Winning an empty game
Vince Lombardi remains etched in the American psyche for one comment: “Winning isn’t everything; it’s the only thing.” He later regretted the way his remark seemed to spin out of control, much like a viral tweet in today’s virtual world. “I wish I’d never said the damned thing,” he said shortly before his death. “I meant the effort . . . I meant having a goal . . . I sure as hell didn’t mean to crush human values.”
Even if Lombardi had never made that comment, the idea that winning is the only worthy outcome of effort would still run deep in the human soul. We adore success. Accomplishments determine much of our sense of worth. “Climbing ladders” is a phrase we assign to other people—never ourselves, thank God!—who don’t like to admit that ambition has gotten the best of them.
In an old New Yorker magazine cartoon, a wealthy husband and wife with self-satisfied grins sit down to dine, and the waiter introduces them to the menu. “For your convenience, the items starred are dishes associated with success, riches, power, and the like.”
It would be one thing if only unbelievers were enthralled with success. But as Mark Yaconelli points out in this issue, Christians frequently fuel their lives with the pursuit of worldly success. “Some voice inside of us tells us that faithful people are successful.” In other words, keep a pious spirit central and God will grant you a successful life.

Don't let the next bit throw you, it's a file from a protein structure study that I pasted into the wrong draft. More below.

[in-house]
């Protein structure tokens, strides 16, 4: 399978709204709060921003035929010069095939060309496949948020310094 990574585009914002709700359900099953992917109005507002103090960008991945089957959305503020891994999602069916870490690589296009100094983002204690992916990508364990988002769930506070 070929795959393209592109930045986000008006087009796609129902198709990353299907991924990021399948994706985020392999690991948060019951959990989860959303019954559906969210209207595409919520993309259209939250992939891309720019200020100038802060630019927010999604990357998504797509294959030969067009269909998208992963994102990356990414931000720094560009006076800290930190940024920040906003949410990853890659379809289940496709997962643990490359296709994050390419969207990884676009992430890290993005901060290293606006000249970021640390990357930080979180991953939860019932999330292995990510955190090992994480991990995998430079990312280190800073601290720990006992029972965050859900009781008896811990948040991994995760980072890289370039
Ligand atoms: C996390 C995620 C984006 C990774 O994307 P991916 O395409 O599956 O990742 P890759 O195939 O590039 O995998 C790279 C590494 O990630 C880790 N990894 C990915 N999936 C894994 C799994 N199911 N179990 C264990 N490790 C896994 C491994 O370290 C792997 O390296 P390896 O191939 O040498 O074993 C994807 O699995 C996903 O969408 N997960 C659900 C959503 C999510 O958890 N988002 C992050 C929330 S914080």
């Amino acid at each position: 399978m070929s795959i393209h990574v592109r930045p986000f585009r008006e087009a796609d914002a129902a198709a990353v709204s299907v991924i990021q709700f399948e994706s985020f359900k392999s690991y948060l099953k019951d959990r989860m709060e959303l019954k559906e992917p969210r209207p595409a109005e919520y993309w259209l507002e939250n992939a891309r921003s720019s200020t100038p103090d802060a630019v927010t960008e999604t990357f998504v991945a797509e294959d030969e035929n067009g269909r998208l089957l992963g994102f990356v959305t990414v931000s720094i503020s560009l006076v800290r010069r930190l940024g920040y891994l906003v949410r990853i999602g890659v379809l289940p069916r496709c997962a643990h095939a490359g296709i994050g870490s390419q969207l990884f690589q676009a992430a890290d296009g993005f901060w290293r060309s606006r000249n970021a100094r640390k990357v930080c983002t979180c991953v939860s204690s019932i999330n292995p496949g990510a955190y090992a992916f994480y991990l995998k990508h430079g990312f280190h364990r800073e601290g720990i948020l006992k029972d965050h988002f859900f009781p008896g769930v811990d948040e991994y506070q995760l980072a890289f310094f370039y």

But failure and disappointment are at the heart of Christianity, just as they are basic to Christian experience. Reinhold Niebuhr condemned those who tried to make a success story out of the cross. The tree on which a man of love was despised, abandoned, and left to die is anything but a success story. The influence of that cross on the apostle Paul’s life caused him to speak of “finishing the race,” rather than winning the race. In the church, we sing: “Crown him the Lord of life, who triumphed o’er the grave.” No one has yet been bold enough to suggest a rewrite: “Crown him the big success . . .”
In Susan Howatch’s novel Ultimate Prizes, the sister of Archdeacon Neville Aysgarth scolds him for his empty chase of worldly success. “You and your prizes! The only prize worth winning is love—and just you remember that when you’re a lonely old man trying to comfort yourself with your bank balance and your fading memories!” Aysgarth later reflects on the sadness of sitting alone in his grand house. “I look around at all the mementos of my past, all my prizes, and I think: What a success I was! . . . But after a while I begin to hear that silence, that long, long silence . . . and I know with a terrible certainty that the only prize worth chasing is the prize I’ve managed to lose.”
Chasing worldly success is an empty game. It leaves the best of us devoid of the one prize worth knowing. But in contemplating that long silence created by our empty pursuits, we become more available to living the life of love God intends. What else is the Christian life but practicing how to live that life of love, or what Yaconelli calls “God’s hidden, humble work”?